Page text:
Sunday, 12 May 2013

Don Juan by Lord George Gordon Noel Byron: Book review

Drink with this:


Has Spanish flair but somehow doesn’t really feel that European at all. Sherry has acquired a reputation as grannyish and stuffy but has an impressive pedigree. According to wikipedia it is now being heralded as ‘a neglected treasure’.

What's what

I want a hero: an uncommon want, When every year and month sends forth a new one, Till, after cloying the gazettes with cant, The age discovers he is not the true one; Of such as these I should not care to vaunt,pg 78

Don Juan is as much about Byron as it is about its eponymous hero. I couldn’t help picturing Russel Brand reciting verse to me as I was reading but I managed not to let that ruin the experience.

Perfect she was, but as perfection is Insipid in this naughty world of ours… pg 3

Can we finally claim Byron for Scotland by the way? I know he’s half English but he makes it pretty clear in his epic poem that he has a much stronger sense of Scottish identity: I 'scotch'd not kill'd' the Scotchman in my blood, And love the land of 'mountain and of flood.' Pg 237 Don Juan is witty and self-aware and pretty awesome; I’m happy for it to be considered part of the Scottish literary canon!

It’s not hard to see how Byron got his reputation as a libertine. For its day Don Juan was awfully bawdy! Byron says a lot through hints and partial omissions; nevertheless I think Victorian literature has left me ill-prepared for the works of the 18th century and their rampant sexuality. What’s interesting is how little Don Juan deserves his reputation as a womaniser; if anything he is portrayed as a blameless innocent seduced by a series of a conniving and sluttish women. (which, Byron would say, is ALL OF THEM.)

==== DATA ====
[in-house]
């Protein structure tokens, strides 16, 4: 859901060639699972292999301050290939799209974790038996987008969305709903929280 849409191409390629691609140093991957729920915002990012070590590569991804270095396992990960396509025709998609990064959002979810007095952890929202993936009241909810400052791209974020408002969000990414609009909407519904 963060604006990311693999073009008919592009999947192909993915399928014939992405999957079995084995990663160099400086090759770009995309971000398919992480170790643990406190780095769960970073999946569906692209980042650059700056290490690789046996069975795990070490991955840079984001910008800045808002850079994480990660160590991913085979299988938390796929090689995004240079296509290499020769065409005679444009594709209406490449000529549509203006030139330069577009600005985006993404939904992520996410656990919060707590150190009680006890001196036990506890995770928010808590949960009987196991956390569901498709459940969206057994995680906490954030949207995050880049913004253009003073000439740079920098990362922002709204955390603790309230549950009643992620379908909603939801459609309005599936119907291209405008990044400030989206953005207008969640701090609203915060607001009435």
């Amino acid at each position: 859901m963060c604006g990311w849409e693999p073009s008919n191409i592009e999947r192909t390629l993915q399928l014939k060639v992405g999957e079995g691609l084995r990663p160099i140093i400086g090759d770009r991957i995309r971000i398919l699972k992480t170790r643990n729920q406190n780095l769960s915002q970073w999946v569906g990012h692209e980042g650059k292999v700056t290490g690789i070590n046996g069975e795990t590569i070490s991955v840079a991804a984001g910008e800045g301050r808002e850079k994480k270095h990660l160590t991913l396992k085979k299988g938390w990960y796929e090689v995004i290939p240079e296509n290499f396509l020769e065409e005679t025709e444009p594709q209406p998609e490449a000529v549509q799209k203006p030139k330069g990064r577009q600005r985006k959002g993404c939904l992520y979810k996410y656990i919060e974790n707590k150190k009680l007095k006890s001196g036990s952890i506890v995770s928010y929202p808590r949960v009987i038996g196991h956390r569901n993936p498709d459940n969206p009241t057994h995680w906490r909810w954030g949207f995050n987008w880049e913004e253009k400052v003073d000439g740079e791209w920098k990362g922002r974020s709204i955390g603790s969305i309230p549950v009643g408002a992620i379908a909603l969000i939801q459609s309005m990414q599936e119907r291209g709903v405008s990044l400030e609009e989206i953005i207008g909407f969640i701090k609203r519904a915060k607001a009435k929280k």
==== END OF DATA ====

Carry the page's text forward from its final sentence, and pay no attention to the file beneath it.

Wedded she was some years, and to a man Of fifty, and such husbands are in plenty; And yet, I think, instead of such a ONE 'T were better to have TWO of five-and-twenty, Especially in countries near the sun: And now I think on 't, 'mi vien in mente,' Ladies even of the most uneasy virtue Prefer a spouse whose age is short of thirty. 'T is a sad thing, I cannot choose but say, And all the fault of that indecent sun, Who cannot leave alone our helpless clay, But will keep baking, broiling, burning on, That howsoever people fast and pray, The flesh is frail, and so the soul undone: What men call gallantry, and gods adultery, Is much more common where the climate 's sultry. Happy the nations of the moral North! Where all is virtue, and the winter season Sends sin, without a rag on, shivering forth pg 11

The sexist humour is rife, but depressingly it’s no worse than what one hears now on a daily basis. The national stereotypes Byron employs are also all too familiar - I’m not sure if they were already examples of trite and lazy characterisation when he was writing but they certainly seem that way to a modern reader.

No sooner was it bolted, than—Oh shame! O sin! Oh sorrow! and oh womankind! How can you do such things and keep your fame, Unless this world, and t' other too, be blind? Pg 29

That said, Don Juan is incredibly quotable - when I came to write this blog post I had over ten thousand words of quotes. That’s a dissertation worth of Byron right there! The sentiments Byron expresses still ring true and feel insightful. I had previously read Childe Harold’s Pilgrimage and not rated it much, but Don Juan had humour and verve.